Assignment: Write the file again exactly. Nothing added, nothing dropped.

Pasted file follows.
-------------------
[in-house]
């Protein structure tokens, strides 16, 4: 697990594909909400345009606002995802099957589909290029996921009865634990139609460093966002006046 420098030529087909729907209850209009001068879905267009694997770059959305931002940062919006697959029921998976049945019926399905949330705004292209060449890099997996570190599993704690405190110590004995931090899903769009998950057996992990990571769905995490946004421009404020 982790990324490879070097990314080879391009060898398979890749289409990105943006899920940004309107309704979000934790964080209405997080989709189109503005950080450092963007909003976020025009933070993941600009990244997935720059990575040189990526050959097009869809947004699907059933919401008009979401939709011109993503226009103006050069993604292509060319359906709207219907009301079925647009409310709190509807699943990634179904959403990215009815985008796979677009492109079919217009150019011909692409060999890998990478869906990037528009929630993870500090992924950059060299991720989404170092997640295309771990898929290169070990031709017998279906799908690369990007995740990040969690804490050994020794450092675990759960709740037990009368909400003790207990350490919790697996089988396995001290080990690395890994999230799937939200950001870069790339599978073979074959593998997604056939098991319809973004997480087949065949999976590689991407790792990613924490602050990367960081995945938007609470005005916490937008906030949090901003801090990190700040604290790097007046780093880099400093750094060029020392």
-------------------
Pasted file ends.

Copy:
[in-house]
């Protein structure tokens, strides 16, 4: 697990594909909400345009606002995802099957589909290029996921009865634990139609460093966002006046 420098030529087909729907209850209009001068879905267009694997770059959305931002940062919006697959029921998976049945019926399905949330705004292209060449890099997996570190599993704690405190110590004995931090899903769009998950057996992990990571769905995490946004421009404020 982790990324490879070097990314080879391009060898398979890749289409990105943006899920940004309107309704979000934790964080209405997080989709189109503005950080450092963007909003976020025009933070993941600009990244997935720059990575040189990526050959097009869809947004699907059933919401008009979401939709011109993503226009103006050069993604292509060319359906709207219907009301079925647009409310709190509807699943990634179904959403990215009815985008796979677009492109079919217009150019011909692409060999890998990478869906990037528009929630993870500090992924950059060299991720989404170092997640295309771990898929290169070990031709017998279906799908690369990007995740990040969690804490050994020794450092675990759960709740037990009368909400003790207990350490919790697996089988396995001290080990690395890994999230799937939200950001870069790339599978073979074959593998997604056939098991319809973004997480087949065949999976590689991407790792990613924490602050990367960081995945938007609470005005916490937008906030949090901003801090990190700040604290790097007046780093880099400093750094060029020392």